The Ranty Highwayman)
This week celebrates 5 years since I started this blog and what a revelation these years have been. For something which was started out of frustration and with a feeling of disconnection from my profession, it has constantly reignited my enthusiasm for civil engineering.
I wrote a bit about the origin of this blog on my (very occasional) blog from my other project, “City Infinity“, earlier this year;
I started cycling to work at the start of 2011 because I was fed up with sitting in traffic on my 3.5 mile commute. Many people cite all sorts of worthy reasons why they cycle, but for me it was purely selfish and everything else good about cycling is just a bonus (although not spending loads on petrol is rather good too). At the time, I did have a bike, but it was used for a bit of local exercise and it really didn’t occur to me that it could be such an astonishing invention for transport. I was pretty familiar with the measures we could take to prioritise and enable walking, so I think that an interest in local travel was tucked away somewhere, but certainly, cycling was the missing link between the short and long journeys people take day to day.
As an engineer, I had simply followed the available design guidance which tended to add a bit of paint and a few signs to a road in order to call it a “cycle route”; my daily commute had started to change my understanding of what people needed in order to feel safe and comfortable and so something in my brain must have connected. In the latter half of 2012 I discovered that all sorts of people were writing about streets (and especially cycling infrastructure). One blog inspired me in particular; “Crap Cycling and Walking in Waltham Forest“. In it I saw road conditions I had been experiencing, together with explanations of why they were so bad.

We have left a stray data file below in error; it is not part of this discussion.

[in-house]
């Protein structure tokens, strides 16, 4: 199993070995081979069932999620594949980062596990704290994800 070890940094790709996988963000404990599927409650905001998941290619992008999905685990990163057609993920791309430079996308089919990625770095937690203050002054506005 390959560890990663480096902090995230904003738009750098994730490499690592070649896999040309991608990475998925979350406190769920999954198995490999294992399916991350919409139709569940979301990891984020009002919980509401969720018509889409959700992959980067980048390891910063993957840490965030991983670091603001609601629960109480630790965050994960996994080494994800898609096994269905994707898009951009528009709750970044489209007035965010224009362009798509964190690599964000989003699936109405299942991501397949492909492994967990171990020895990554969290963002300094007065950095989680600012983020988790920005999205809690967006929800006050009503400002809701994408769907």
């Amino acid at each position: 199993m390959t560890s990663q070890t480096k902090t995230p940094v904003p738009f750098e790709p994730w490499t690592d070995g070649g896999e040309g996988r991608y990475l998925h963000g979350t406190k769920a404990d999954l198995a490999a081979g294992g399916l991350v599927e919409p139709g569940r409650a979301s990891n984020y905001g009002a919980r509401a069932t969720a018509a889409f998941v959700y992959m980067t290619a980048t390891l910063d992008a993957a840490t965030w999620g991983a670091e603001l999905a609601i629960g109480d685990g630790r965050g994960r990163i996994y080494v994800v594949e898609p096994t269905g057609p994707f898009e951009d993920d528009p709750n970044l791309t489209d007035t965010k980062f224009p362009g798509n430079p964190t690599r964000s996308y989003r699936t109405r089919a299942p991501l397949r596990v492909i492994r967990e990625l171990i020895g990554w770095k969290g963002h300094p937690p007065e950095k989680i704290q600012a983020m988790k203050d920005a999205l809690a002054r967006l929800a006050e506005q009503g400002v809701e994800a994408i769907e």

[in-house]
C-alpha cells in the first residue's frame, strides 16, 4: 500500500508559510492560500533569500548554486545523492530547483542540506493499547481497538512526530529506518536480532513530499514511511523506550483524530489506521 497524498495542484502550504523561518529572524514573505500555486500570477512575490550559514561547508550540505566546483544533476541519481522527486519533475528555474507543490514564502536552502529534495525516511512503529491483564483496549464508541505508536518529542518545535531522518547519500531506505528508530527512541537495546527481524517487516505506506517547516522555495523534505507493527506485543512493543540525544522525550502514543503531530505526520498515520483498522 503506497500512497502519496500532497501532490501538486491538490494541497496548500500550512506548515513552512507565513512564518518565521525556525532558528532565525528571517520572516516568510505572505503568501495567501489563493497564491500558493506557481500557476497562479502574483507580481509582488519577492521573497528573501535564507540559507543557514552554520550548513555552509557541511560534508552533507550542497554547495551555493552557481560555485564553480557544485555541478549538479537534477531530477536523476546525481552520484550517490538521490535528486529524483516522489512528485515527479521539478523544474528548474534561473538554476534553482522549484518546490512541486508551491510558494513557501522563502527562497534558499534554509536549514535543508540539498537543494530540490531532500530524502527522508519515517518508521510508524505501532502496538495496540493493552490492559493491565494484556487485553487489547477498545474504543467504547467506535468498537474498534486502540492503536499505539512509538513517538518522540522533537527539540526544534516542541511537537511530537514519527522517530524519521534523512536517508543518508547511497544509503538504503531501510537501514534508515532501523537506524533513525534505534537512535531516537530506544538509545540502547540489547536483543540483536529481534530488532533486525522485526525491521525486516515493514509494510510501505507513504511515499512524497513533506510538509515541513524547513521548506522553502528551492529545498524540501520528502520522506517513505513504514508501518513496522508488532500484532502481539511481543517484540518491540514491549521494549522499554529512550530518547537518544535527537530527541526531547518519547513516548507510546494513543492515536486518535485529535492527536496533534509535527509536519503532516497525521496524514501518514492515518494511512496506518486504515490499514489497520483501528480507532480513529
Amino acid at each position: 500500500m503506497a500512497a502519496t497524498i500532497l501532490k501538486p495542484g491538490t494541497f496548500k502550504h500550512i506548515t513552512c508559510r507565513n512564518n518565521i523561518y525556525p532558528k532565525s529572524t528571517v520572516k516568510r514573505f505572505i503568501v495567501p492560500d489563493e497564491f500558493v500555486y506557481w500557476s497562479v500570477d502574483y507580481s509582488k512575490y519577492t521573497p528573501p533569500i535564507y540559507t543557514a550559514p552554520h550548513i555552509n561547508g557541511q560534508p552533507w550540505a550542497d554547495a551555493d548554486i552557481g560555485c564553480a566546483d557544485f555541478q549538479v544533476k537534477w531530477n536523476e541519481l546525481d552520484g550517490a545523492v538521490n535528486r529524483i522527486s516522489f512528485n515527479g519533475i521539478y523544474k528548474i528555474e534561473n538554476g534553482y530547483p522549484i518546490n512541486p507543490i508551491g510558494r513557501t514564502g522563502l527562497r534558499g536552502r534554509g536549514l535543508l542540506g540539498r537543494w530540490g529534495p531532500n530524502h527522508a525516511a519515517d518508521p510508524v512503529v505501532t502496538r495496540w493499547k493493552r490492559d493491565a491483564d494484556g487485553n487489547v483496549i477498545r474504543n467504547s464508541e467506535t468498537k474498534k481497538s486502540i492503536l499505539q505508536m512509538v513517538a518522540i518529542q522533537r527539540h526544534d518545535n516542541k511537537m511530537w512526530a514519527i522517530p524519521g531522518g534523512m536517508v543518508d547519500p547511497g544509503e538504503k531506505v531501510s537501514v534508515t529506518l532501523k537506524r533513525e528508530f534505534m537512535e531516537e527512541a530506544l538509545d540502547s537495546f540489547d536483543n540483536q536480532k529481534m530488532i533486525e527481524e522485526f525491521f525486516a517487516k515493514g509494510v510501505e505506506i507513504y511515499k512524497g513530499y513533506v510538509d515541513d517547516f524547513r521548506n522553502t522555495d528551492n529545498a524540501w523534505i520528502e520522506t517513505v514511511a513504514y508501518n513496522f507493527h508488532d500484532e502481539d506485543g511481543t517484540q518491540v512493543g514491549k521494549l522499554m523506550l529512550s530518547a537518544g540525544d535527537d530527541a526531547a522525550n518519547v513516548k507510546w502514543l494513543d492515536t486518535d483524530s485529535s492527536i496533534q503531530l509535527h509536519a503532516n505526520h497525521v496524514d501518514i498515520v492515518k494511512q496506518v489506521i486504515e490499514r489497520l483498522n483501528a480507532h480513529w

The inspiration from this and lots of other blogs I was reading at the time finally spurred me to write something myself. I was reading lots of opinions from those campaigning for better streets and perhaps arrogantly I felt I should be giving some balance from the position of a practicing engineer who is constrained by professional orthodoxy, the dogma of design guidance and the political system in which I and my peers operate within.
Very quickly, I was forced to confront all of this and perhaps I had a crisis of faith (this is as close to religion as I get). Imagine having realised that something you had studied for and then worked at for many years might not be what you thought it was. However, a whole new world of interest opened up before me and through a combination of going to look at how we can rebalance our streets back in favour of people, a huge amount of research and speaking with many inspirational people, it has become clear to me that change is possible and indeed, it is desperately needed for so many reasons, but especially to address the inequality that the UK’s motor-centric policies have created.